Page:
July 28, 2022 – In its coverage of the Maine Active Transportation Arterials plan, WJBQ Radio describes the vision as “very ambitious and perfect for Maine!”
June 21, 2022 – The Casco Bay Trail Alliance, joined by 6 other active transportation organizations in the state, releases Greater Portland Active Transportation Arterials. Extracted from the statewide vision, the report is offered as an active transportation guide for the Greater Portland Council of Government’s Connect 2045 project.
June 3, 2022 – Maine Public reports that “A proposed bicycle trail system could connect Maine’s 25 biggest communities by 2030.”
May 27, 2022 – The Casco Bay Trail Alliance, joined by 7 other active transportation organizations in the state, released Maine Active Transportation Arterials. The report describes a vision for active transportation arterials or bikeways that directly serve all 25 of the largest cities and towns in Maine.
November 16, 2021 – In cooperation with Maine DOT, the CBTA hosted a November “hi rail” tour of the St. Lawrence and Atlantic rail corridor from Portland to New Gloucester. Attendees included staff from the offices of Senators Collins and King, and Representatives Pingree and Golden; municipal councilors, select board members, staff, and residents; and representatives from the Roux Institute, the Bicycle Coalition of Maine, the East Coast Greenway, Chebeague & Cumberland Land Trust, and the Nature Conservancy. Learn where you can legally view the SLA corridor on this Crossings Map, or enjoy this short video from the hi rail ride.
October 21, 2021 – We had a hopefully temporary setback when Maine DOT decided to delay their abandonment agreement with a freight operator on the St. Lawrence and Atlantic corridor. But our understanding is that this was not a decision to reestablish freight operations on the corridor; it was simply to allow for an evaluation of all possible uses during the upcoming Rail Corridor Advisory Council process. The story was picked up by the Portland Press Herald, AP News, U.S. News and World Report, Governing Magazine, and Yahoo News.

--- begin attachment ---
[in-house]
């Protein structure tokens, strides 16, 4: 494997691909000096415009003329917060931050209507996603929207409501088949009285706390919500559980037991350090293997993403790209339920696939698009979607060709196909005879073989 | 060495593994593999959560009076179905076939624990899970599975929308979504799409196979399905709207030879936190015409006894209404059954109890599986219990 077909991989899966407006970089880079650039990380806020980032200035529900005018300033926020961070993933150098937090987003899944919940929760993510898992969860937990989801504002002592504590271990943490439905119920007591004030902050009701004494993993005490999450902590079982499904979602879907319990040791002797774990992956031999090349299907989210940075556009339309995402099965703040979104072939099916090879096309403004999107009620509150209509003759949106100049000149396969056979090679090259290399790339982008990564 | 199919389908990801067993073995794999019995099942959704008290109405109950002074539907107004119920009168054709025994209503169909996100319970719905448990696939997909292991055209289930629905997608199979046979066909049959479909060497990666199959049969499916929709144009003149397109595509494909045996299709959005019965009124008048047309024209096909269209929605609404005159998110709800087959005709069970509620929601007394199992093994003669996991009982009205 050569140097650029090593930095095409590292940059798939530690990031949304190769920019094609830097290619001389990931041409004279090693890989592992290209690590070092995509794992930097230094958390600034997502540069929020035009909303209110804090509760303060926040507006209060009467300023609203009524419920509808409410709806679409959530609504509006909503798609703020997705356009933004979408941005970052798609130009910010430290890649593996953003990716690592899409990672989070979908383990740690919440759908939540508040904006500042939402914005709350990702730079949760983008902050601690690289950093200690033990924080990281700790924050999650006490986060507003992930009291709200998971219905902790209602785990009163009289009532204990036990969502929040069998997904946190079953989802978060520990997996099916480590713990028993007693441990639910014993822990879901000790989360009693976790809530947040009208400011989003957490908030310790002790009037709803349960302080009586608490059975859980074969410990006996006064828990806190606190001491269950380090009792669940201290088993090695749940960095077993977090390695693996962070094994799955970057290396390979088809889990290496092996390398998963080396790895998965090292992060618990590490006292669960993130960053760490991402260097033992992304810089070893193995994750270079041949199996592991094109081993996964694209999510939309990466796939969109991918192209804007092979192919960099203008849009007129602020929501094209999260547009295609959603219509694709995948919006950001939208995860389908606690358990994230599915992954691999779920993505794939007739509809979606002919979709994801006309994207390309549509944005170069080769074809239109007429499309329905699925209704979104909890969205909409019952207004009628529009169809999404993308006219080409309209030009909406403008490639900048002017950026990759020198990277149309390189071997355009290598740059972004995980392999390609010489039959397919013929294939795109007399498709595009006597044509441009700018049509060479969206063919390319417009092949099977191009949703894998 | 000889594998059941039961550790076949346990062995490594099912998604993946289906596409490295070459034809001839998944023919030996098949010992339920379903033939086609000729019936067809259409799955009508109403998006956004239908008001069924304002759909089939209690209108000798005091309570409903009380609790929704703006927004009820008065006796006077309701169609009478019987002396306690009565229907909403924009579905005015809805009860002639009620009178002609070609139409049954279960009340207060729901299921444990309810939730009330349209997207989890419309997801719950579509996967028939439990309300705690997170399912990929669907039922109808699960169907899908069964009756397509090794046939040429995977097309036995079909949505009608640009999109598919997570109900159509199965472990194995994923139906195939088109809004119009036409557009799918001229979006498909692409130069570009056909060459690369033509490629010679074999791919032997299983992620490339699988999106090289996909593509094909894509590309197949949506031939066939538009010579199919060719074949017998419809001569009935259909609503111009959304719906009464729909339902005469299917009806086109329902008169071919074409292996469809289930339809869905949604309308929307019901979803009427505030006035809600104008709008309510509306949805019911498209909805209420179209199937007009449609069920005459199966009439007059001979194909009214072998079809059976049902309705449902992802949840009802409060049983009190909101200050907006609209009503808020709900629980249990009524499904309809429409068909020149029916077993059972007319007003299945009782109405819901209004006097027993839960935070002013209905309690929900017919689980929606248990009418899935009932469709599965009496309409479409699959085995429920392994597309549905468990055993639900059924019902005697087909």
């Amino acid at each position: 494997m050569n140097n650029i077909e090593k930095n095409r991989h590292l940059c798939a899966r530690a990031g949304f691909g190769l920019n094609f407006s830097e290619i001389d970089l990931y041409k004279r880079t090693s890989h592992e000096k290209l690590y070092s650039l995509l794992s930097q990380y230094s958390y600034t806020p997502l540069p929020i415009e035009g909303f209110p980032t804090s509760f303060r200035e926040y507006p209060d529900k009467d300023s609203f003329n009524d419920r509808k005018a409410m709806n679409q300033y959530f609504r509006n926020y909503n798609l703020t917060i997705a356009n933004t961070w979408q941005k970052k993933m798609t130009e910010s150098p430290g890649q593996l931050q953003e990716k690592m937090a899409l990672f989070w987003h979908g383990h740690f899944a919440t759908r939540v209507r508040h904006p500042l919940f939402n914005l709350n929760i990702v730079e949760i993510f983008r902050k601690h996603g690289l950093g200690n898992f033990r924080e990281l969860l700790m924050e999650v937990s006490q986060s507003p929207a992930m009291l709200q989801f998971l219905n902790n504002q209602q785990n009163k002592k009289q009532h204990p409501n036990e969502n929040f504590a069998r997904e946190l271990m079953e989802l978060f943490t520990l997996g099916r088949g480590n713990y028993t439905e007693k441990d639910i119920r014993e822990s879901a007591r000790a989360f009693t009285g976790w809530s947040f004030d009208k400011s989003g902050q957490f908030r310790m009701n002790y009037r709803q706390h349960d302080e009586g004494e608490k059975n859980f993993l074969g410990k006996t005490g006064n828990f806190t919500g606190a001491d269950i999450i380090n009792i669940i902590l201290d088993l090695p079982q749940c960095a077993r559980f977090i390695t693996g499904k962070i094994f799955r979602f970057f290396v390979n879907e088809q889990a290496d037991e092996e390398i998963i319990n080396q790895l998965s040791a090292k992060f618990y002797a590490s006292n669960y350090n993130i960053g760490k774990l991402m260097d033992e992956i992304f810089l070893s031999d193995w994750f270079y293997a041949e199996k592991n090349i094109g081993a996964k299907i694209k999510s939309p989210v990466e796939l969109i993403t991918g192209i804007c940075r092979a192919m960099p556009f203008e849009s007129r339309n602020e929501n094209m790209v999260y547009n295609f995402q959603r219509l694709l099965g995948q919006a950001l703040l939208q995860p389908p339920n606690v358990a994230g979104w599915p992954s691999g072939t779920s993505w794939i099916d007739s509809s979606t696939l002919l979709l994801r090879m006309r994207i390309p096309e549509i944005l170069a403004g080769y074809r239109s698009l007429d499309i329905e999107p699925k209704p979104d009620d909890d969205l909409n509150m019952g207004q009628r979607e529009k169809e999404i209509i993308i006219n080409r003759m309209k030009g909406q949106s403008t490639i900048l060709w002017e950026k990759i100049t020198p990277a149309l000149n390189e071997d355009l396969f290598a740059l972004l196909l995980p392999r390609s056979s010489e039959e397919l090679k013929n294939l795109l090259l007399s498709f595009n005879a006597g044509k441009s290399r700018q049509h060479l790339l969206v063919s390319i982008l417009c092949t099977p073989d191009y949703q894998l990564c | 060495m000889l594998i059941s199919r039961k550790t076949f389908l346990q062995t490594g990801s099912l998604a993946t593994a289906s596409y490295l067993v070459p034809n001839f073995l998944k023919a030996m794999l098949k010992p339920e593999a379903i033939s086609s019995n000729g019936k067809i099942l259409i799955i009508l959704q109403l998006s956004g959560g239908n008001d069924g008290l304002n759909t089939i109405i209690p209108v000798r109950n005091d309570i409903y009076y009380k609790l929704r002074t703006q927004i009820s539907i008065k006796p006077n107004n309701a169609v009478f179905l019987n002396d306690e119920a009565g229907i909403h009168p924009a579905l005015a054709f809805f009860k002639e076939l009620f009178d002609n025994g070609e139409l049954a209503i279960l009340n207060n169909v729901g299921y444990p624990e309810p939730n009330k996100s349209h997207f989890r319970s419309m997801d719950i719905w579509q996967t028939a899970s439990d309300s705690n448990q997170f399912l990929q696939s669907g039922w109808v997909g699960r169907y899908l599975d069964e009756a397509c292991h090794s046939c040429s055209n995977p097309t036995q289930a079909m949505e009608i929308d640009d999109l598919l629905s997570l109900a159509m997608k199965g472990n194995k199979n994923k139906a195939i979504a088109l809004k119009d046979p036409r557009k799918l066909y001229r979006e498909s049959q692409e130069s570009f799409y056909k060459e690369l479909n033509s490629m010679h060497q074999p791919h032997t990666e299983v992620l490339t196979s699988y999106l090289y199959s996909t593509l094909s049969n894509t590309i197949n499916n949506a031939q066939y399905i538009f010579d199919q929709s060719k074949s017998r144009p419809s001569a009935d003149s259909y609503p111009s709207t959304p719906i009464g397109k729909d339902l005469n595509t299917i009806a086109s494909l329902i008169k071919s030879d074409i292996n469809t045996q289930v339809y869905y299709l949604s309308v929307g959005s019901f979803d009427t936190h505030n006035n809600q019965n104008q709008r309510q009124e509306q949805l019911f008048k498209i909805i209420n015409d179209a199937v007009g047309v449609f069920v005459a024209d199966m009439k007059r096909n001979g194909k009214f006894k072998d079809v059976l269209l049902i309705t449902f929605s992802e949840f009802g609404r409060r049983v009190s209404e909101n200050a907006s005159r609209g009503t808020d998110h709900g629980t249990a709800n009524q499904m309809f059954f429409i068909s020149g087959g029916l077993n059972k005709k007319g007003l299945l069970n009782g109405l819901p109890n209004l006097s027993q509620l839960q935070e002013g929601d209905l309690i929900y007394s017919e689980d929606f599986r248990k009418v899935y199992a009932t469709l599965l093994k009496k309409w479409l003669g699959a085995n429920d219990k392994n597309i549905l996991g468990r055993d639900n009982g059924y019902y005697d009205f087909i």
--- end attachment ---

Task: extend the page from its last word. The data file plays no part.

October 5, 2021 – CBTA board member Lee Cataldo publishes Times Record OpEd on Infrastructure Planning Intersects with Trail Projects at Critical Time.
September 16, 2021 – Momentum grows to transform dormant rail line to rail trail, News Center Maine
September 13, 2021 – Pownal and Cumberland became the eighth and ninth communities in the region calling for a study of the St. Lawrence and Atlantic rail corridor as a potential rail trail.
September 7, 2021 – North Yarmouth and Lewiston become the sixth and seventh communities in the region calling for the appointment of a Rail Corridor Advisory Council to consider a potential rail trail on the St. Lawrence and Atlantic rail corridor between Portland and Auburn.
August 19, 2021 – Auburn considers getting on board with a plan to connect rail trail to Portland, Sun Journal
August 17, 2021 – The Lisbon Town Council adopts a resolution calling on the Maine Department of Transportation to consider in its active transportation plan the proposed Lisbon-to-Lewiston rail trail, the use of the St. Lawrence and Atlantic rail corridor as a rail trail, and the larger Casco Bay Trail vision.
August 8, 2021 – Vision for rail trail from Portland to New Gloucester comes into focus, Portland Press Herald
July 26, 2021 – Falmouth Town Council passes resolution of support for a Rail Corridor Advisory Council, tasked with studying a possible rail trail on the St. Lawrence and Atlantic rail corridor.
July 20, 2021 – Freeport joins Yarmouth in calling for the appointment of a Rail Corridor Advisory Council to study a potential rail trail on the St. Lawrence and Atlantic rail corridor.
July 20, 2021 – Yarmouth on board with 26-mile rail trail, The Forecaster
July 15, 2021 – Yarmouth Town Council unanimously adopts resolution calling for the appointment of a Rail Corridor Advisory Council to study the potential use of the St. Lawrence and Atlantic corridor as a rail trail.